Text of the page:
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Cartoonists offer insight on where they get their ideas

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By Bill Robbins

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Eight cartoonists walk into a room...

That’s not the start of a joke. It’s what happened Saturday afternoon at the Kenosha Public Museum.

Eight newspaper cartoonists who were part of last week’s Kenosha Festival of Cartooning participated in a panel discussion at the museum.

The title of the talk was “Cartooning and Society.”

A crowd packed the facility’s DaimlerChrysler Room for the free event, in which the cartoonists fielded questions from moderator Tom Racine, a graphic artist and cartoonist.

Audience members also asked several questions.

Topics ranged from the power of comics to satirize society to the decline of newspapers and the rise of the Internet — and how that threatens the economic survival of cartoonists.

Here are the cartoonists and a sample of what they said during the one-hour session.

Dave Coverly, creator of “Speed Bump”:

“I try to mull over the things we all take for granted (to get ideas). I really think that humor comes out of truth. I try to do things that are absurd. I try to get at things that we recognize in ourselves and things that we recognize in others. While I do that, I try to be gentle. ... I try to make fun of all of us together in a nice way.”

Michael Jantze, creator of “The Norm”:

“We don’t have a business model yet for profitability (using the Internet). Things really haven’t changed much for us as writers and artists. What is changing is this business model.

“What we have to look at eventually is what do you guys (readers) want. Where do you want us, when do you read us, what do you want to read us on? Will you pay or do you need it for free? We need to go to our audience.”

Greg Cravens, creator of “The Buckets”:

“My favorite aphorism is that assumptions you don’t know you’re making are doing you the most harm. The assumptions you don’t know you’re making are funniest when I can make you understand you are making them — and then break you out of them. ... I just want to make people laugh at what they do while thinking it’s only other people who do that.”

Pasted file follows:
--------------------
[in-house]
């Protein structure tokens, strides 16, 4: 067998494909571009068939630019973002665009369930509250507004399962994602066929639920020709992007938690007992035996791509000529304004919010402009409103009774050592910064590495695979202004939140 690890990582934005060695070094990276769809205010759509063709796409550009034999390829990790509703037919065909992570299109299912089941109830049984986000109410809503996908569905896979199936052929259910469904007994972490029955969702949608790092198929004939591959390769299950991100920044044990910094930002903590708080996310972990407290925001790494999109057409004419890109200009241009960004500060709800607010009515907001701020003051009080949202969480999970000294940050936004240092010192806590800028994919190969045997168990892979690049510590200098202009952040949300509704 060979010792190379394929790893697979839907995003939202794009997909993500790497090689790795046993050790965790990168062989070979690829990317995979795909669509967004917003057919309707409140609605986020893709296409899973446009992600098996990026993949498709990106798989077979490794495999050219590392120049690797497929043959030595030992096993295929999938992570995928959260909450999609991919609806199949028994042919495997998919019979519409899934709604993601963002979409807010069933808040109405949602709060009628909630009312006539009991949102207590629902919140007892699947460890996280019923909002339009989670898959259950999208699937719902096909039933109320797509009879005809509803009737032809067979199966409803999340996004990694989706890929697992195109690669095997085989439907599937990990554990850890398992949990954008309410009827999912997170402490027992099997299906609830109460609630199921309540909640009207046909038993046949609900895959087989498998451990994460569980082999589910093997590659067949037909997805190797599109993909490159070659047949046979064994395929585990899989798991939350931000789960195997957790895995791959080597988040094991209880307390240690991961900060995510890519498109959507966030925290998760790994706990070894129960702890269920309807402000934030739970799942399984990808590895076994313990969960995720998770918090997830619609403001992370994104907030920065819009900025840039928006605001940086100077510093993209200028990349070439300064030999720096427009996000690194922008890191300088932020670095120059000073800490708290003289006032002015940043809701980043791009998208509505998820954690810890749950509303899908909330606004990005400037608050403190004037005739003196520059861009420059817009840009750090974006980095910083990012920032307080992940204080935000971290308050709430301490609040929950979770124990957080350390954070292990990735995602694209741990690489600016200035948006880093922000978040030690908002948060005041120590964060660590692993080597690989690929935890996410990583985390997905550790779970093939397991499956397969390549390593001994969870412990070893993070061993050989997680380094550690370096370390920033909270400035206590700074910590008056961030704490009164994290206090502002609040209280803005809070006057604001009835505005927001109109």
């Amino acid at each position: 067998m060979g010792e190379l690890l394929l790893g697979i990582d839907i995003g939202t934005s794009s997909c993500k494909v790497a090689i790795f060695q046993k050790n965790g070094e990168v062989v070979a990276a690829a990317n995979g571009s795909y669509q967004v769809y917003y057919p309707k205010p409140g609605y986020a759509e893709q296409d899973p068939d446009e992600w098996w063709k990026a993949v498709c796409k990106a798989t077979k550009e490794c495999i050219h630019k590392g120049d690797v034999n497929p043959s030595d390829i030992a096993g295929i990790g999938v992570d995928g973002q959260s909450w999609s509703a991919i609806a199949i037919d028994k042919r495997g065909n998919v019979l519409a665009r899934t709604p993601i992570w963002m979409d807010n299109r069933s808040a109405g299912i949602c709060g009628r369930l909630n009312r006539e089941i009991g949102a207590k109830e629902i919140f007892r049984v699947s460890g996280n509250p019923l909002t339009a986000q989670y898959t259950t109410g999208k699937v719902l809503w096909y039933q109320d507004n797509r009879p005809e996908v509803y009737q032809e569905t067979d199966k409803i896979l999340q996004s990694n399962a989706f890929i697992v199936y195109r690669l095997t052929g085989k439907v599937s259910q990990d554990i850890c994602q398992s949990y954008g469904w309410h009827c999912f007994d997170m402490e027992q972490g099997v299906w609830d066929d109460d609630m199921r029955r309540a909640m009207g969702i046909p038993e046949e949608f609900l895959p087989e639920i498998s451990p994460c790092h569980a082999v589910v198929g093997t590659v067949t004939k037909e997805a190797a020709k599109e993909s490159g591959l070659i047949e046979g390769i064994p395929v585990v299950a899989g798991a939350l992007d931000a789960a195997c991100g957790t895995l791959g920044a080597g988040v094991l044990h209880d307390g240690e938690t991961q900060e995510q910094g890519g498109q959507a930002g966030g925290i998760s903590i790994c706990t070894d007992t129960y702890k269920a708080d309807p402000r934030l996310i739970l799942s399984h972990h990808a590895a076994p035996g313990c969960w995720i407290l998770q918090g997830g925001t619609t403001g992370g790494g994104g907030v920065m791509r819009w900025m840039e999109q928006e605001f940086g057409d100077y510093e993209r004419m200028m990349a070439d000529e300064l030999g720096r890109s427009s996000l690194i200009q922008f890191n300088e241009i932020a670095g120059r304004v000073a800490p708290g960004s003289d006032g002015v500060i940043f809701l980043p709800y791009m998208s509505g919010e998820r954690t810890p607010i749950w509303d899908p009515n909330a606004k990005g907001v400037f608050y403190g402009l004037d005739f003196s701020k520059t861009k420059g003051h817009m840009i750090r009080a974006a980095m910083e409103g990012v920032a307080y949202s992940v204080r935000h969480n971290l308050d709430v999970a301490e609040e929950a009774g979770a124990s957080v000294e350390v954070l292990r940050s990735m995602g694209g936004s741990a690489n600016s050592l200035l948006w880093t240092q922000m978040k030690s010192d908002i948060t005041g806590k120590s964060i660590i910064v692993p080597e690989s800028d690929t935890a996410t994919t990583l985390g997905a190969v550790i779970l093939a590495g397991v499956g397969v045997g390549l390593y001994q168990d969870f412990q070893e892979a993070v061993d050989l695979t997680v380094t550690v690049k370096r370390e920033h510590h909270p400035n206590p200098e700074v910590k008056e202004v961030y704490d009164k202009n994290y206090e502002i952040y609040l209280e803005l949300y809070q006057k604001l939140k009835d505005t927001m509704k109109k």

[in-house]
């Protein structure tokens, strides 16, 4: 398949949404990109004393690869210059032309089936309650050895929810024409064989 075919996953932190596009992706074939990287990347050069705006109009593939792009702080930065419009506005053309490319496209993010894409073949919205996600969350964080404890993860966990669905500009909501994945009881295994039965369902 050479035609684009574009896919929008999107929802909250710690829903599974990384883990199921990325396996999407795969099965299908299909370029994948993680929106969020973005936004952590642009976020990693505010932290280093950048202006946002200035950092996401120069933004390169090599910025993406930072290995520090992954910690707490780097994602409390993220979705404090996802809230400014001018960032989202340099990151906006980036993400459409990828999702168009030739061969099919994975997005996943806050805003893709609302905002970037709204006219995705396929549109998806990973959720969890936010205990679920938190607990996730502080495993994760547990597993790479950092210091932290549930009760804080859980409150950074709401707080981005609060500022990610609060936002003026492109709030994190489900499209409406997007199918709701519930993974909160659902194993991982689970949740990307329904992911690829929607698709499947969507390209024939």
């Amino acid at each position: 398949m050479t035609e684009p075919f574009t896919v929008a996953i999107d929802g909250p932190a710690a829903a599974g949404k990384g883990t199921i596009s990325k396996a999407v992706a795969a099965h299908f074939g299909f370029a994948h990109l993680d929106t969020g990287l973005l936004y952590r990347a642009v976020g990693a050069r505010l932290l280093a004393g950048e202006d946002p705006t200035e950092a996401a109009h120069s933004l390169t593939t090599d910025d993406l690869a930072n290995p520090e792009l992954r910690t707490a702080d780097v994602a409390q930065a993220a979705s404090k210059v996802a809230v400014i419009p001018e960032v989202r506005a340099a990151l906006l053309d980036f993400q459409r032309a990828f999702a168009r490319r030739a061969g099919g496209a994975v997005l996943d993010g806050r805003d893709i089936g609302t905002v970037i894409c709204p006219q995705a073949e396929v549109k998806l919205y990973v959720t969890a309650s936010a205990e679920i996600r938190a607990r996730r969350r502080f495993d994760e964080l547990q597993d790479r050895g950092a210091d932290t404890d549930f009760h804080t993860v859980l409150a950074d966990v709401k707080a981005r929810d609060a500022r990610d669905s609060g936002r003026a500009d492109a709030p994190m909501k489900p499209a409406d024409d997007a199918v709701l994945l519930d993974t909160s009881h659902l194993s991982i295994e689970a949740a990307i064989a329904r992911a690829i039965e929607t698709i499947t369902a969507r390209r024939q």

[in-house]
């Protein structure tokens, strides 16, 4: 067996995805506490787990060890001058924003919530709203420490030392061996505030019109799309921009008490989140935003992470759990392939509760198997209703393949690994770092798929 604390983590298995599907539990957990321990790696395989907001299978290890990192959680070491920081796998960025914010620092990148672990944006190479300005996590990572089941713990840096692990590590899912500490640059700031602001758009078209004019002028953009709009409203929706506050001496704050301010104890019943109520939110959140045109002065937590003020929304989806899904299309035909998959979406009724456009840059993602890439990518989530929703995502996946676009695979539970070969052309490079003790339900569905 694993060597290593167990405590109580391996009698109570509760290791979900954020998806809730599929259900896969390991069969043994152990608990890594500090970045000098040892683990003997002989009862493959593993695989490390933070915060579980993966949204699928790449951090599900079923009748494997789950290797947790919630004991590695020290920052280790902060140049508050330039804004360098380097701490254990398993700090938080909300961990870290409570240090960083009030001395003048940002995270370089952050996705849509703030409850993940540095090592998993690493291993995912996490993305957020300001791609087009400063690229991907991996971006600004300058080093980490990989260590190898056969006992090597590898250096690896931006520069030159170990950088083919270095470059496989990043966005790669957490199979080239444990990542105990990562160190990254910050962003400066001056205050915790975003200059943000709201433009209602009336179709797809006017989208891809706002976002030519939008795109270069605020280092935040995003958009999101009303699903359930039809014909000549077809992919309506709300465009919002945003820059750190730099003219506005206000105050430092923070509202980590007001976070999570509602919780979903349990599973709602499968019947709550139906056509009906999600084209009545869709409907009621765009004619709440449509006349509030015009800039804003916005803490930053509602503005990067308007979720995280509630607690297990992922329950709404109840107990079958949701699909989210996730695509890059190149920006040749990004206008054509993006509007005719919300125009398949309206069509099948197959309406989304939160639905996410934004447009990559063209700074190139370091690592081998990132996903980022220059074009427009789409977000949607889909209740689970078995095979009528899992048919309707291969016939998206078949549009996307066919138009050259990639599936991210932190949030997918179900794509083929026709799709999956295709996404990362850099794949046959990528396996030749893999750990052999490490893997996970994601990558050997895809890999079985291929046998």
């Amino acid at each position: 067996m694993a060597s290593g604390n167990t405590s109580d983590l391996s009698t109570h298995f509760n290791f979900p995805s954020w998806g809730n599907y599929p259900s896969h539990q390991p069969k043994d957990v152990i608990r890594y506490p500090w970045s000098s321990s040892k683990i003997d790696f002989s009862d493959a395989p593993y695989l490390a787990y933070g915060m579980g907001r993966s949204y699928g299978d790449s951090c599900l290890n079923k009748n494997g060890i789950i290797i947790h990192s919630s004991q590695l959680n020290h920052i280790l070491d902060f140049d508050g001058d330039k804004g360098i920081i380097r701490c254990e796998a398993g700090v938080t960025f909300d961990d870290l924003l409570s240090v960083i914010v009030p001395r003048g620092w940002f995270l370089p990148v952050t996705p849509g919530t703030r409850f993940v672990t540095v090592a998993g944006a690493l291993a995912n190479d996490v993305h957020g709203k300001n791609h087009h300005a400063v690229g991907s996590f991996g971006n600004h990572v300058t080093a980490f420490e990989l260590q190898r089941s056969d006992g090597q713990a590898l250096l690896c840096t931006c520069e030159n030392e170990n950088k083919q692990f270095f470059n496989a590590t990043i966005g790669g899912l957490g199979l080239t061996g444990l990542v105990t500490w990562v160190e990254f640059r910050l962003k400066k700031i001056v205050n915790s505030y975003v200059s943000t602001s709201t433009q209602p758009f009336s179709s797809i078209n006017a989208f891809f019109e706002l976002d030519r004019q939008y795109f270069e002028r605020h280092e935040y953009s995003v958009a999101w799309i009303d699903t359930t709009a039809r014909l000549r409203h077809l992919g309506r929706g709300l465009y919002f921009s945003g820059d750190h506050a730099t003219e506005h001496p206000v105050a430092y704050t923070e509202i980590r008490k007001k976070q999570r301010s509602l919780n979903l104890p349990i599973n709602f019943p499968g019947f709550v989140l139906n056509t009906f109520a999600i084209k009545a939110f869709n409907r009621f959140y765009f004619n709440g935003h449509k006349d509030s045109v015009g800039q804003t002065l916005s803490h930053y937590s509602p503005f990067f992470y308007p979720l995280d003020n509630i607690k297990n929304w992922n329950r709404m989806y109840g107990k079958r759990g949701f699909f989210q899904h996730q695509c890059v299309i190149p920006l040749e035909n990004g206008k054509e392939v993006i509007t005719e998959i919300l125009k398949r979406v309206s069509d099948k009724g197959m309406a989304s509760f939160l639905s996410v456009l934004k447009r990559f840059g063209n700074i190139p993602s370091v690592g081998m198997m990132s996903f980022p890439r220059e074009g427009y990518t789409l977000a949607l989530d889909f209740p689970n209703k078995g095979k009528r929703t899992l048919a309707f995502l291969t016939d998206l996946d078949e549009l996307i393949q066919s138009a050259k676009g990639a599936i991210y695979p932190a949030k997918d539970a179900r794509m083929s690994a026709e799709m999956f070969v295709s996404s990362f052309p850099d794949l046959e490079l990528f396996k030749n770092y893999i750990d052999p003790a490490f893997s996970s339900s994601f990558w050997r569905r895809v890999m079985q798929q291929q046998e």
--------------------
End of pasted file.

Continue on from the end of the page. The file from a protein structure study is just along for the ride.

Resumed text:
Hillary Price, creator of “Rhymes With Orange”:

“You will not see me in a cafe in a black turtleneck observing. I feel the way I get cartoons is by (realizing) I do this completely asinine thing that surely others do.

“I think we walk around with the idea that we are the only people in the world who are doing such stupid things, ... I think our adult selves realize and have empathy for the fact that we do these things and they are funny and other people probably do them.”

Stephan Pastis, creator of “Pearls Before Swine”:

“I believe when I do a comic, 50 percent of the end result — your experience — is me. But the other 50 percent is you. It’s what you bring to the table. It’s what you know; it’s what your assumptions and prejudices are.

“You bring that other half. So I can never predict how a strip will ever come out because I don’t necessarily know you.”

Norm Feuti, creator of “Retail” and “Gil”:

“We have to embrace the Web whether we want to or not. That’s where (readers) are going. The real challenge for us is how do we monetize that? We’ve existed so long for newspapers — and they pay for the comics...

“The same comics on the Web, when they are monetized, bring in a fraction of what even a small newspaper would pay. ... The challenge is, with all the millions and millions of websites out there, getting that many people to come to your site and keep coming back.”

John Hambrock, a Kenosha resident and creator of “The Brilliant Mind of Edison Lee”:

“I don’t look outward as much as I draw my ideas from things I live and experience — and come up with crazy little things that way...

“The Internet has been, for me, a problem. I work such a tight deadline, and then to have to go and be a presence on the Internet as well is a challenge.

“If you really want to get fans to come to your website and read your blog, you have to do it once or twice a day to get the numbers where they need to be.”

Phil Hands, political cartoonist for the Wisconsin State Journal:

“We have to be as good as we can be every day. On a bad day (political cartoonists ) are just commenting cleverly about the news. On a good day, we try and get to the truth of the matter and make people laugh — and maybe disarm our opponents with laughter.”

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